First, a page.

Name two dominant influences on 21st-century healthcare and it’s a safe bet that telemedicine and cybersecurity would make the list. In the last 20 years, telemedicine has radically cut healthcare costs and brought life-saving care into rural and underserved areas; during the same period, cybercrime has boomed, with attackers repeatedly targeting healthcare organizations’ rich stores of valuable data. The black market price tag of stolen protected health information (PHI) can go for $60 a record, compared to roughly $1 for a credit card or social security number.
Some providers have ignored both trends, dismissing the benefits of telemedicine while underestimating the need for a strong cybersecurity program. But the Covid-19 pandemic has forced nearly everyone in healthcare to reckon with both, thanks to two dynamics:
- The rapid adoption of telehealth solutions. In the face of a highly infectious virus, telemedicine has stepped in like a hero, enabling remote connections to help limit contamination. More than 41 million telehealth claims were filed between April and July 2020, a 4,000% year-over-year increase over the same time period in 2019.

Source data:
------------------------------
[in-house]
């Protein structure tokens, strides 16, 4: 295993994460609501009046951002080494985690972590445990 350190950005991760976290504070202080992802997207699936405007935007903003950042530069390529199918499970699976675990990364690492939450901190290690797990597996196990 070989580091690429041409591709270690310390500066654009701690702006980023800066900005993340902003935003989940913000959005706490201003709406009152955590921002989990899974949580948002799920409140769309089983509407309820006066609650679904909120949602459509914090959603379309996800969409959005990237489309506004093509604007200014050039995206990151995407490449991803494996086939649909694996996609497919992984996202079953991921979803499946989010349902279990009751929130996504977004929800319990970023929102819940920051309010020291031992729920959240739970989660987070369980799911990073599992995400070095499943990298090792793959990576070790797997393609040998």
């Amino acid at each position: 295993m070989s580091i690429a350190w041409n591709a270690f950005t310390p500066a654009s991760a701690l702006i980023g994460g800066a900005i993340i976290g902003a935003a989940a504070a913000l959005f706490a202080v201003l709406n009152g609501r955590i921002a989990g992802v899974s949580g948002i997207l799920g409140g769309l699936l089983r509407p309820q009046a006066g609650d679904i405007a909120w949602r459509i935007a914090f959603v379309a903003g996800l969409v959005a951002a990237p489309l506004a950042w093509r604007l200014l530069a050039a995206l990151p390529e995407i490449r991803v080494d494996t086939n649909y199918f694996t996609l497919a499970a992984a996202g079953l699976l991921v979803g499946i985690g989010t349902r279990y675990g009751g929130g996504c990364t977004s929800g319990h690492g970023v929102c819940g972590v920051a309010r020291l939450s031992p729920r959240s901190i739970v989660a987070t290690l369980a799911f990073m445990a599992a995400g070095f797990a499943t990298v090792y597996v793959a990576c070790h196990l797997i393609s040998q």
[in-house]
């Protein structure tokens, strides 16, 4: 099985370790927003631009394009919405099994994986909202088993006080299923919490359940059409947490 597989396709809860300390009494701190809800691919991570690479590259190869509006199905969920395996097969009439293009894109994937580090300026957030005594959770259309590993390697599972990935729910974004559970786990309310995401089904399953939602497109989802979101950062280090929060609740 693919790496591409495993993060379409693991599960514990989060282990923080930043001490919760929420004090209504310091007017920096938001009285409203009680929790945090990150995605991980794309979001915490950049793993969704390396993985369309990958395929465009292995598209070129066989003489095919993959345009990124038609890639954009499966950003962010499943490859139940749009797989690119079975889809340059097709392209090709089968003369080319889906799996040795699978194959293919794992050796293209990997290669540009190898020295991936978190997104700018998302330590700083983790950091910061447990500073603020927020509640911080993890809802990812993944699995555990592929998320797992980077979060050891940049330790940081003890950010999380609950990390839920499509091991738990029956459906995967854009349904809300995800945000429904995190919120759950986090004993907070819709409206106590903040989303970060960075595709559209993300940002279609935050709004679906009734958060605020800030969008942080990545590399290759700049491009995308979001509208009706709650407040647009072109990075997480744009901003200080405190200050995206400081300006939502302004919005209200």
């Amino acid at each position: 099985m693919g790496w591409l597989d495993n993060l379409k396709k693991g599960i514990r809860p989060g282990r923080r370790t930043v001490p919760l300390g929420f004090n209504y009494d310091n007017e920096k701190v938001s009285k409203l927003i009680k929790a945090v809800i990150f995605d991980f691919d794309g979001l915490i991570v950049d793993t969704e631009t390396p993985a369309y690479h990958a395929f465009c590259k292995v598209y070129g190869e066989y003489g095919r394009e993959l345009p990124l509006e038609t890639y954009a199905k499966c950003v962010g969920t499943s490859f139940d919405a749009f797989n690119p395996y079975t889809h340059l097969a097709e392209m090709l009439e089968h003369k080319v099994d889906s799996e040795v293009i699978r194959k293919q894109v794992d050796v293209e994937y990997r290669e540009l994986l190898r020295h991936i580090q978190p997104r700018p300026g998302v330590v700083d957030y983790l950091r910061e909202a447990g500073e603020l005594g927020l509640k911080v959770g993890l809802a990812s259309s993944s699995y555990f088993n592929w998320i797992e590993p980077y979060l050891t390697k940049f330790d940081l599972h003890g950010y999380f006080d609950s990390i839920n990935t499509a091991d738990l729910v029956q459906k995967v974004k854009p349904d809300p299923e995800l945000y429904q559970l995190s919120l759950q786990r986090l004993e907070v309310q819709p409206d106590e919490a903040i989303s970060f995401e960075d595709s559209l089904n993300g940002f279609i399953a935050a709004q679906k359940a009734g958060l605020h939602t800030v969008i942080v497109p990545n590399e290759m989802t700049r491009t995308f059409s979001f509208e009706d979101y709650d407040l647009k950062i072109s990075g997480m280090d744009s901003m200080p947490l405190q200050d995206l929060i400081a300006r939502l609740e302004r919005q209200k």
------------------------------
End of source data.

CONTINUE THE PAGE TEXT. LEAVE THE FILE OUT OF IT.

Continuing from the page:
- A sharp increase in cybercrime. Attackers moved fast to exploit the chaos and confusion of the pandemic. COVID-19 email scams skyrocketed 667% just in March; more than half a million Zoom accounts have been sold on the Dark Web. These criminals know that in the panic and fever of last spring, many providers jumped on video-only solutions such as Zoom and others, skipping a thorough risk assessment, thanks to a relaxed security and reimbursement landscape. Now nervous security experts are calling these vulnerable new environments “blood in the water” to cybercriminals.
Right now, some of you may be thinking, “We’re safe; our video-only solution wasn’t HIPAA compliant at first but it definitely is now.” And it’s true that some solutions, like Zoom, took that crucial step of meeting HIPAA requirements, which is great. But cybercrime sharks are still hunting in healthcare waters – and video-only platforms are unfortunately still ripe for attack, as a recent study shows.
Healthcare’s Insecurity Complex
A disturbing report from SecurityScorecard and DarkOwl names telehealth as the current biggest threat to healthcare cybersecurity. After reviewing 30,000 health organizations and the top 148 telehealth vendors, the study found increased risk across application and endpoint security, IP reputation, patching cadence, and network security.
“The COVID-19 pandemic presented a multitude of juicy opportunities for bad actors,” the report noted, “ranging from phishing attempts fueled by fear of the crisis to patchy work-from-home security practices.” These opportunities led to “an enormous increase in targeted attacks,” in part because of the speedy video solution adoption – and lack of security evaluations – so common in the early pandemic.